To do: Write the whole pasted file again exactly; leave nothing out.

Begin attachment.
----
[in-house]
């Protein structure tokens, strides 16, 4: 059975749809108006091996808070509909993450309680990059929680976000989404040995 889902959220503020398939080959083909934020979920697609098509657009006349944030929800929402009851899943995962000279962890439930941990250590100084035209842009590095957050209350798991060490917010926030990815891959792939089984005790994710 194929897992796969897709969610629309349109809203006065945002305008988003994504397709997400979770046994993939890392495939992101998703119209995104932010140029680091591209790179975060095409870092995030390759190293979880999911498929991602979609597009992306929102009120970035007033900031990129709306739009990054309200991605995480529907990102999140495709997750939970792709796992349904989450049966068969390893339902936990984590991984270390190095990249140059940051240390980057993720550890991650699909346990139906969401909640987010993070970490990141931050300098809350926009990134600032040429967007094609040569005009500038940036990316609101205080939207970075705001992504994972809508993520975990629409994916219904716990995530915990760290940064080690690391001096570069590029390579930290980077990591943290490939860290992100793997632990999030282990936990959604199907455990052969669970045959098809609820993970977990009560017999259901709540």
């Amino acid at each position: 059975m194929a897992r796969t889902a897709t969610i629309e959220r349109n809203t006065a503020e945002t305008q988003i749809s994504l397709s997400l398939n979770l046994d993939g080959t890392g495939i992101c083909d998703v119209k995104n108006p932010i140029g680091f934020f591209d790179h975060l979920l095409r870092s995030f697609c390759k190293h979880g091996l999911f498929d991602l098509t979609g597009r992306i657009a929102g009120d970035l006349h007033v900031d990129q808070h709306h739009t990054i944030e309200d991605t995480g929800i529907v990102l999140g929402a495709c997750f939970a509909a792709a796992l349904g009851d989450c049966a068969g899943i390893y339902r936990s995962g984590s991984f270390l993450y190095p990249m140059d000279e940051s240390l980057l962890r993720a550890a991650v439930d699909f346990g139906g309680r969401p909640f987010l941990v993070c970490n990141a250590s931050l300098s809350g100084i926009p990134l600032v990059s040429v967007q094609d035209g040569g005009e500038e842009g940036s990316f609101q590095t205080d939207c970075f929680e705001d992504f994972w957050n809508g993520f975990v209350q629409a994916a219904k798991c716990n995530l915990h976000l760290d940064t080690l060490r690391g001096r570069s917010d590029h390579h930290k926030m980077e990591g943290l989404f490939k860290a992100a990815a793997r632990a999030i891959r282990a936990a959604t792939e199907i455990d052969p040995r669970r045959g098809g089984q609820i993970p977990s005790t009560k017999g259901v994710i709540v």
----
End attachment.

[in-house]
């Protein structure tokens, strides 16, 4: 059975749809108006091996808070509909993450309680990059929680976000989404040995 889902959220503020398939080959083909934020979920697609098509657009006349944030929800929402009851899943995962000279962890439930941990250590100084035209842009590095957050209350798991060490917010926030990815891959792939089984005790994710 194929897992796969897709969610629309349109809203006065945002305008988003994504397709997400979770046994993939890392495939992101998703119209995104932010140029680091591209790179975060095409870092995030390759190293979880999911498929991602979609597009992306929102009120970035007033900031990129709306739009990054309200991605995480529907990102999140495709997750939970792709796992349904989450049966068969390893339902936990984590991984270390190095990249140059940051240390980057993720550890991650699909346990139906969401909640987010993070970490990141931050300098809350926009990134600032040429967007094609040569005009500038940036990316609101205080939207970075705001992504994972809508993520975990629409994916219904716990995530915990760290940064080690690391001096570069590029390579930290980077990591943290490939860290992100793997632990999030282990936990959604199907455990052969669970045959098809609820993970977990009560017999259901709540």
């Amino acid at each position: 059975m194929a897992r796969t889902a897709t969610i629309e959220r349109n809203t006065a503020e945002t305008q988003i749809s994504l397709s997400l398939n979770l046994d993939g080959t890392g495939i992101c083909d998703v119209k995104n108006p932010i140029g680091f934020f591209d790179h975060l979920l095409r870092s995030f697609c390759k190293h979880g091996l999911f498929d991602l098509t979609g597009r992306i657009a929102g009120d970035l006349h007033v900031d990129q808070h709306h739009t990054i944030e309200d991605t995480g929800i529907v990102l999140g929402a495709c997750f939970a509909a792709a796992l349904g009851d989450c049966a068969g899943i390893y339902r936990s995962g984590s991984f270390l993450y190095p990249m140059d000279e940051s240390l980057l962890r993720a550890a991650v439930d699909f346990g139906g309680r969401p909640f987010l941990v993070c970490n990141a250590s931050l300098s809350g100084i926009p990134l600032v990059s040429v967007q094609d035209g040569g005009e500038e842009g940036s990316f609101q590095t205080d939207c970075f929680e705001d992504f994972w957050n809508g993520f975990v209350q629409a994916a219904k798991c716990n995530l915990h976000l760290d940064t080690l060490r690391g001096r570069s917010d590029h390579h930290k926030m980077e990591g943290l989404f490939k860290a992100a990815a793997r632990a999030i891959r282990a936990a959604t792939e199907i455990d052969p040995r669970r045959g098809g089984q609820i993970p977990s005790t009560k017999g259901v994710i709540v």